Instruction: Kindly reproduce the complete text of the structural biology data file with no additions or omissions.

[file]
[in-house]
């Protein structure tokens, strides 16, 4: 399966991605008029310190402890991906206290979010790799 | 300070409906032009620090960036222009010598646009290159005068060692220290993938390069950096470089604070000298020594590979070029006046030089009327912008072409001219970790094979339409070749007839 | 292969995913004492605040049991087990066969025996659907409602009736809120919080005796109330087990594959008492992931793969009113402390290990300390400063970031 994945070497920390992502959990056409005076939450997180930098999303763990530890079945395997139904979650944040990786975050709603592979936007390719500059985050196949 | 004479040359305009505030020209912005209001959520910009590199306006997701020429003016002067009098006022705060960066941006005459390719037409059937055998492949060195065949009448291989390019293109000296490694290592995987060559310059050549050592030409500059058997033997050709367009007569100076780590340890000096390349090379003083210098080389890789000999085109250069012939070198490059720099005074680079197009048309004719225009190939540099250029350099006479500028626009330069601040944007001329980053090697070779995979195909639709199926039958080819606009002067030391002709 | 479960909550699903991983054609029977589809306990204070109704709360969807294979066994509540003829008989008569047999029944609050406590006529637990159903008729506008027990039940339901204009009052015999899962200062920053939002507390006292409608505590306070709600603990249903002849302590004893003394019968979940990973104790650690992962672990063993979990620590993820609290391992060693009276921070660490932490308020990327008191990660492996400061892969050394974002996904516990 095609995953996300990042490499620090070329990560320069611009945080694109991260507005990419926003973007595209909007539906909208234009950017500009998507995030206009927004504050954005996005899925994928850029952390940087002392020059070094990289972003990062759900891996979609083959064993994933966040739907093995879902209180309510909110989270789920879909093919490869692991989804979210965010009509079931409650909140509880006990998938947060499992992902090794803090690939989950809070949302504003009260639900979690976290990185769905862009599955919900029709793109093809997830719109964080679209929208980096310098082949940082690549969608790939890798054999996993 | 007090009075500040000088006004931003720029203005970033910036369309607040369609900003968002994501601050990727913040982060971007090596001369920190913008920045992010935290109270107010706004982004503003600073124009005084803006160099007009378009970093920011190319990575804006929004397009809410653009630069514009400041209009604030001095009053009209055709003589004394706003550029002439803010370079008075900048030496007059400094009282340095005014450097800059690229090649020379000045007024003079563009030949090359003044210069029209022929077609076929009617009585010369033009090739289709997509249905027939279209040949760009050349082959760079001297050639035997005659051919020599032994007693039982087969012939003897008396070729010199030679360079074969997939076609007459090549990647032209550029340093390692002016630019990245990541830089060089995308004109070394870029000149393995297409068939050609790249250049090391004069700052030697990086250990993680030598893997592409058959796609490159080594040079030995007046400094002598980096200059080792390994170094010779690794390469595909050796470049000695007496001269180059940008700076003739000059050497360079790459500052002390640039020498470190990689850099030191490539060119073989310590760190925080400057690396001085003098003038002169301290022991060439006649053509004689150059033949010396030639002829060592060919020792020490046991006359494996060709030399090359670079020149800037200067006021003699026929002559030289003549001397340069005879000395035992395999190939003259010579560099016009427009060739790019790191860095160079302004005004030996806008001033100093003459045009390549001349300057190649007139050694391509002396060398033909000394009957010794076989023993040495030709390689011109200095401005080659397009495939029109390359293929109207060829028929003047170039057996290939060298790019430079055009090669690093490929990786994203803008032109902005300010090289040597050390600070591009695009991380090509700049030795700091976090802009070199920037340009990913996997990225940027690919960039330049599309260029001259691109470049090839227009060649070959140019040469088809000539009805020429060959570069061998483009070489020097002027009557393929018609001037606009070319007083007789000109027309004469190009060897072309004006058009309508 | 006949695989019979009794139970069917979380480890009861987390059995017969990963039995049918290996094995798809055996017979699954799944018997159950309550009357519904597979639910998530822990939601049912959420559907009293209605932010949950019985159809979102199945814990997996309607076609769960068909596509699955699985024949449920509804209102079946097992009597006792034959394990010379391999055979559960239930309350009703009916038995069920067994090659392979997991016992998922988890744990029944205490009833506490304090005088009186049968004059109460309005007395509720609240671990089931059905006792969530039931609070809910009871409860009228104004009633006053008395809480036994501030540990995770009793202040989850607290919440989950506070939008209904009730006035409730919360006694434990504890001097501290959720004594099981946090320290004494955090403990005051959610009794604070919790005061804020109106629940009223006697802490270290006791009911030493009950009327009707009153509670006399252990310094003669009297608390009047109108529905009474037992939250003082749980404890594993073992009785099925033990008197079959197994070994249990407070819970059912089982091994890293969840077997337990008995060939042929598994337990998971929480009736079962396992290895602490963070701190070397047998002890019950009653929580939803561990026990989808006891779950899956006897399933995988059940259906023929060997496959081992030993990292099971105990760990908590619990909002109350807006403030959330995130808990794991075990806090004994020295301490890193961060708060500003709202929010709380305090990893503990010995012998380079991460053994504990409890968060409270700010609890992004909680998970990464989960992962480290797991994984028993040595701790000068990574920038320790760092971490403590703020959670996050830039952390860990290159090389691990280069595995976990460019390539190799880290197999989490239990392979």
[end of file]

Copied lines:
[in-house]
């Protein structure tokens, strides 16, 4: 399966991605008029310190402890991906206290979010790799 | 300070409906032009620090960036222009010598646009290159005068060692220290993938390069950096470089604070000298020594590979070029006046030089009327912008072409001219970790094979339409070749007839 | 292969995913004492605040049991087990066969025996659907409602009736809120919080005796109330087990594959008492992931793969009113402390290990300390400063970031 994945070497920390992502959990056409005076939450997180930098999303763990530890079945395997139904979650944040990786975050709603592979936007390719500059985050196949 | 004479040359305009505030020209912005209001959520910009590199306006997701020429003016002067009098006022705060960066941006005459390719037409059937055998492949060195065949009448291989390019293109000296490694290592995987060559310059050549050592030409500059058997033997050709367009007569100076780590340890000096390349090379003083210098080389890789000999085109250069012939070198490059720099005074680079197009048309004719225009190939540099250029350099006479500028626009330069601040944007001329980053090697070779995979195909639709199926039958080819606009002067030391002709 | 479960909550699903991983054609029977589809306990204070109704709360969807294979066994509540003829008989008569047999029944609050406590006529637990159903008729506008027990039940339901204009009052015999899962200062920053939002507390006292409608505590306070709600603990249903002849302590004893003394019968979940990973104790650690992962672990063993979990620590993820609290391992060693009276921070660490932490308020990327008191990660492996400061892969050394974002996904516990 095609995953996300990042490499620090070329990560320069611009945080694109991260507005990419926003973007595209909007539906909208234009950017500009998507995030206009927004504050954005996005899925994928850029952390940087002392020059070094990289972003990062759900891996979609083959064993994933966040739907093995879902209180309510909110989270789920879909093919490869692991989804979210965010009509079931409650909140509880006990998938947060499992992902090794803090690939989950809070949302504003009260639900979690976290990185769905862009599955919900029709793109093809997830719109964080679209929208980096310098082949940082690549969608790939890798054999996993 | 007090009075500040000088006004931003720029203005970033910036369309607040369609900003968002994501601050990727913040982060971007090596001369920190913008920045992010935290109270107010706004982004503003600073124009005084803006160099007009378009970093920011190319990575804006929004397009809410653009630069514009400041209009604030001095009053009209055709003589004394706003550029002439803010370079008075900048030496007059400094009282340095005014450097800059690229090649020379000045007024003079563009030949090359003044210069029209022929077609076929009617009585010369033009090739289709997509249905027939279209040949760009050349082959760079001297050639035997005659051919020599032994007693039982087969012939003897008396070729010199030679360079074969997939076609007459090549990647032209550029340093390692002016630019990245990541830089060089995308004109070394870029000149393995297409068939050609790249250049090391004069700052030697990086250990993680030598893997592409058959796609490159080594040079030995007046400094002598980096200059080792390994170094010779690794390469595909050796470049000695007496001269180059940008700076003739000059050497360079790459500052002390640039020498470190990689850099030191490539060119073989310590760190925080400057690396001085003098003038002169301290022991060439006649053509004689150059033949010396030639002829060592060919020792020490046991006359494996060709030399090359670079020149800037200067006021003699026929002559030289003549001397340069005879000395035992395999190939003259010579560099016009427009060739790019790191860095160079302004005004030996806008001033100093003459045009390549001349300057190649007139050694391509002396060398033909000394009957010794076989023993040495030709390689011109200095401005080659397009495939029109390359293929109207060829028929003047170039057996290939060298790019430079055009090669690093490929990786994203803008032109902005300010090289040597050390600070591009695009991380090509700049030795700091976090802009070199920037340009990913996997990225940027690919960039330049599309260029001259691109470049090839227009060649070959140019040469088809000539009805020429060959570069061998483009070489020097002027009557393929018609001037606009070319007083007789000109027309004469190009060897072309004006058009309508 | 006949695989019979009794139970069917979380480890009861987390059995017969990963039995049918290996094995798809055996017979699954799944018997159950309550009357519904597979639910998530822990939601049912959420559907009293209605932010949950019985159809979102199945814990997996309607076609769960068909596509699955699985024949449920509804209102079946097992009597006792034959394990010379391999055979559960239930309350009703009916038995069920067994090659392979997991016992998922988890744990029944205490009833506490304090005088009186049968004059109460309005007395509720609240671990089931059905006792969530039931609070809910009871409860009228104004009633006053008395809480036994501030540990995770009793202040989850607290919440989950506070939008209904009730006035409730919360006694434990504890001097501290959720004594099981946090320290004494955090403990005051959610009794604070919790005061804020109106629940009223006697802490270290006791009911030493009950009327009707009153509670006399252990310094003669009297608390009047109108529905009474037992939250003082749980404890594993073992009785099925033990008197079959197994070994249990407070819970059912089982091994890293969840077997337990008995060939042929598994337990998971929480009736079962396992290895602490963070701190070397047998002890019950009653929580939803561990026990989808006891779950899956006897399933995988059940259906023929060997496959081992030993990292099971105990760990908590619990909002109350807006403030959330995130808990794991075990806090004994020295301490890193961060708060500003709202929010709380305090990893503990010995012998380079991460053994504990409890968060409270700010609890992004909680998970990464989960992962480290797991994984028993040595701790000068990574920038320790760092971490403590703020959670996050830039952390860990290159090389691990280069595995976990460019390539190799880290197999989490239990392979």